Customer relationship management practices often don't exploit big data effectively, analytics executive says. Are you overlooking these 3 opportunities?
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Big data can enhance your company's customer relationship management (CRM) strategy, resulting in greater customer loyalty and increased sales. But according to one marketing analytics expert, many businesses' CRM practices don't use big data wisely.
In a phone interview with InformationWeek, Chris Diener, senior VP of analytics for AbsolutData, an analytics and research firm based in Alameda, Calif., described three of the biggest missed opportunities in big data CRM.
"Big data is somewhat of an intimidating topic to folks," said Diener. "For a lot of people, especially in the CRM area, it's potentially threatening," in part because its area of expertise beyond their comfort zone.
For instance, the need to hire data scientists -- highly trained professionals who specialize in analyzing big data -- might seem daunting to some CRM pros.
According to Diern, there are three often-missed CRM opportunities in big data:
1. Real-Time Analytics.
Increased velocity of information is one of the three major characteristics of big data, the other two being massive volumes and greater variety of content. "If we take into account the velocity of big data, we can see there's a [missed] opportunity of doing more real-time analytics," Diener said.
Businesses, unfortunately, often don't use this velocity to their advantage. "We get data minute by minute, second by second, and if we have systems set up that can process that data in real time, it can be very powerful from a CRM perspective," Diener said. By not doing so, "we're losing the opportunity to connect with our customers more immediately."
One problem is that a business might lack the necessary technology or expertise to process data in real time. "Maybe they don't have the skills on hand to set up algorithms in the machine-learning genre: self-learning, self-healing, self-adjusting kinds of algorithms," said Diener.
Another problem: CRM departments in large corporations might be constrained by inflexible, indifferent or just plain bad management. "They may be managed so tightly that they don't feel the freedom to advocate a different kind of solution," Diener said. "In a corporate hierarchy, you can be assigned a fairly narrow silo of 'you do this,' and feel like you don't have the freedom to explore or advocate a different approach."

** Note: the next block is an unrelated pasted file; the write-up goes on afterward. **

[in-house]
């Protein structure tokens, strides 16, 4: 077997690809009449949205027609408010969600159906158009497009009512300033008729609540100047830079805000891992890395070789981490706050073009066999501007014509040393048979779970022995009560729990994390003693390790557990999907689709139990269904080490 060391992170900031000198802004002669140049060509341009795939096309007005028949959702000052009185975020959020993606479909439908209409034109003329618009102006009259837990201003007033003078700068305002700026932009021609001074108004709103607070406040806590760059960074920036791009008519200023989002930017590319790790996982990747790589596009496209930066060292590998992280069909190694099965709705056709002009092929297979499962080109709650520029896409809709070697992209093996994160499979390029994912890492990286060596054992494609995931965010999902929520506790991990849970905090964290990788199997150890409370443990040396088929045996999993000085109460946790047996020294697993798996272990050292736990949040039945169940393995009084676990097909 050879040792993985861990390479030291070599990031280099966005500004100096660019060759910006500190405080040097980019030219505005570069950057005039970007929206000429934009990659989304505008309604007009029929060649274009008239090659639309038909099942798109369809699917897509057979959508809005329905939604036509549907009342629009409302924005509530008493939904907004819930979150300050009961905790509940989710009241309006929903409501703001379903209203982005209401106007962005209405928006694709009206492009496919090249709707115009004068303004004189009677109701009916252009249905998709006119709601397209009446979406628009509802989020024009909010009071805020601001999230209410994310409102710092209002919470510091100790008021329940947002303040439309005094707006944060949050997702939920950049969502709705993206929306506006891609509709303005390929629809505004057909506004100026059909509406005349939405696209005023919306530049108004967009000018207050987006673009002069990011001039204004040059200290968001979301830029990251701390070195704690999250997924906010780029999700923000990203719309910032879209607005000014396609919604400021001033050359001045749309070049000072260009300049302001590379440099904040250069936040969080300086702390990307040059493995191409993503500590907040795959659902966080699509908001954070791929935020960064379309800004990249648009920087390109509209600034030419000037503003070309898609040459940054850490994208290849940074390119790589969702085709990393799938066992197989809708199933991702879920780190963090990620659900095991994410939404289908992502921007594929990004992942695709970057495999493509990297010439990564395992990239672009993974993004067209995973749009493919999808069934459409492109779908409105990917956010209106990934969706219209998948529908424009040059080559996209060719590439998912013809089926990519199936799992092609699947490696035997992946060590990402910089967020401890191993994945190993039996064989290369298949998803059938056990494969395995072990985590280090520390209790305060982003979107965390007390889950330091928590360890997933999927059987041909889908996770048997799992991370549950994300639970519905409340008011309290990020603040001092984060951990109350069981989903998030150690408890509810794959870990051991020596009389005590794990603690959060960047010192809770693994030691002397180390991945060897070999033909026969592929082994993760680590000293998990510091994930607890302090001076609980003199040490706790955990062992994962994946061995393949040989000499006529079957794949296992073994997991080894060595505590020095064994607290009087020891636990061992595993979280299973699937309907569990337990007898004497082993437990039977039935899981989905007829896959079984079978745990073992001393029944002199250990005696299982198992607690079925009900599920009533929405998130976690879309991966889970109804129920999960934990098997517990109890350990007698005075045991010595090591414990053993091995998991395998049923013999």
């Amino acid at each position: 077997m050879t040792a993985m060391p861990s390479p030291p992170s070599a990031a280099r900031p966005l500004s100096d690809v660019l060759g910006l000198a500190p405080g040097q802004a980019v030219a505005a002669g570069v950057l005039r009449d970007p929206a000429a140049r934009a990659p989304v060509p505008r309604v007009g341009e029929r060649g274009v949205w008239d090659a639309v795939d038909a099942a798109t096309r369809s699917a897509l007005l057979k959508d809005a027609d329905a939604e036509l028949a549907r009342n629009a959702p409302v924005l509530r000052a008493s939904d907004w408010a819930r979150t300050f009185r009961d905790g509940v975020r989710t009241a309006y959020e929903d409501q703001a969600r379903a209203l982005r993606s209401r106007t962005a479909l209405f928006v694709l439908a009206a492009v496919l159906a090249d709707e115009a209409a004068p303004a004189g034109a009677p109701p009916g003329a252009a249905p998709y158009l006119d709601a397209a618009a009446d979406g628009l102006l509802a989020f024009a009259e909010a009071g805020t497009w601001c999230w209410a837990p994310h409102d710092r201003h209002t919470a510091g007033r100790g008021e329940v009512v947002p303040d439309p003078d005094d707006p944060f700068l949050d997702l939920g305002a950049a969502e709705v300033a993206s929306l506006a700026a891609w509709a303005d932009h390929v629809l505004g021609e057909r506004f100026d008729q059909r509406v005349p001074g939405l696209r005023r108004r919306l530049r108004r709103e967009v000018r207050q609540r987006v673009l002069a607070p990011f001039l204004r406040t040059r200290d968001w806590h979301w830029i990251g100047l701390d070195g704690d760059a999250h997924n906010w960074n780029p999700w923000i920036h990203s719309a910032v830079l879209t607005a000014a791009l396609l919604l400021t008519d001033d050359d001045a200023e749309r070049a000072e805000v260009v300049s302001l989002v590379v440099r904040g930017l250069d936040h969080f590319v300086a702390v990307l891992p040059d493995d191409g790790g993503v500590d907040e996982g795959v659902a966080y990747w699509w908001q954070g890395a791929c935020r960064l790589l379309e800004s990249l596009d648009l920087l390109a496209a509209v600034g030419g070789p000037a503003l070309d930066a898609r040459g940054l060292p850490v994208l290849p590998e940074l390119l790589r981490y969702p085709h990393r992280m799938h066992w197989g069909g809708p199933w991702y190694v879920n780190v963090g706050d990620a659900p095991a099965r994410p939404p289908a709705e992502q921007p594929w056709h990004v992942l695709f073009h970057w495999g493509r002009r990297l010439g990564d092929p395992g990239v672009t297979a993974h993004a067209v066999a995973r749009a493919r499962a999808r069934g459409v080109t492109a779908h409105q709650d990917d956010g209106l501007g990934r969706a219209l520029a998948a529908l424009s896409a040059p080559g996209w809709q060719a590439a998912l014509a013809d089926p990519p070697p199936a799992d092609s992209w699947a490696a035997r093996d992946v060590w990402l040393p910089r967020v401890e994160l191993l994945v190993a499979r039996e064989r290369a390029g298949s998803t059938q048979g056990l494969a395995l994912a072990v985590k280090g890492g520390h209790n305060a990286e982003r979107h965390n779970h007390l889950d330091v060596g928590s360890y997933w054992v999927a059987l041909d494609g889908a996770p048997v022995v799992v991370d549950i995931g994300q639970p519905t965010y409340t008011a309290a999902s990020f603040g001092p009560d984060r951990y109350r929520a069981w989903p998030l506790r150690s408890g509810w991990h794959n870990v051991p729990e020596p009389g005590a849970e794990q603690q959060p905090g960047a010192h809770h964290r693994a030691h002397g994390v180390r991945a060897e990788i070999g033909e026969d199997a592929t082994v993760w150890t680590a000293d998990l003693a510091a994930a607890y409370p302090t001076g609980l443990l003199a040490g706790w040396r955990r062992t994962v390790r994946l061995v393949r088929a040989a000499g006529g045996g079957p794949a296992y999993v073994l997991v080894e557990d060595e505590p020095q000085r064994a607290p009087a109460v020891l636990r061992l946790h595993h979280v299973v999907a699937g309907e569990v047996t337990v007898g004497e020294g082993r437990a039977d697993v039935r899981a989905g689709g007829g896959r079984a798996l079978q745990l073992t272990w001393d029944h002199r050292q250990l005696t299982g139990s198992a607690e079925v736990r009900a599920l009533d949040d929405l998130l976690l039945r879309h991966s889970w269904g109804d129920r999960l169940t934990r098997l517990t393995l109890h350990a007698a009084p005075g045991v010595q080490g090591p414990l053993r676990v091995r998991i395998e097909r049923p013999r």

2. Interaction Cultivation.
Big-data analytics in CRM often focus on social media. And usually that means listening to customers to see what they're saying -- good or bad -- about your company or brand. Businesses, for instance, might scrape data from social sites, or have human analysts monitor these services to detect customer sentiment.
So where's the lost opportunity here? Businesses, it seems, aren't doing enough to "cultivate interaction" with their customers. "We're scanning social media to make sure we're picking up on concerns or questions -- problems that are cropping up among those using our products," said Diener.
But CRM is about interacting with your customers, too. "It allows you to provide them with customized opportunities that either encourages them to not leave, to buy more, or to feel more engaged with your brand," he said.
3. Partnering With CRM Staff.
Rather than simply react to social media posts and other big data sources, businesses should proactively design strategies for these channels. Assertiveness is key. Said Diener: "For instance, we should ask ourselves: 'Do we have a YouTube channel? What kind of interaction can we facilitate through that?'"
Although such questions have become basic social media planning for many companies, CRM can be forgotten. In fact, CRM folks might not be "involved as to how that data is going to help generate cross-sell or upsell opportunities with customers," said Diener.
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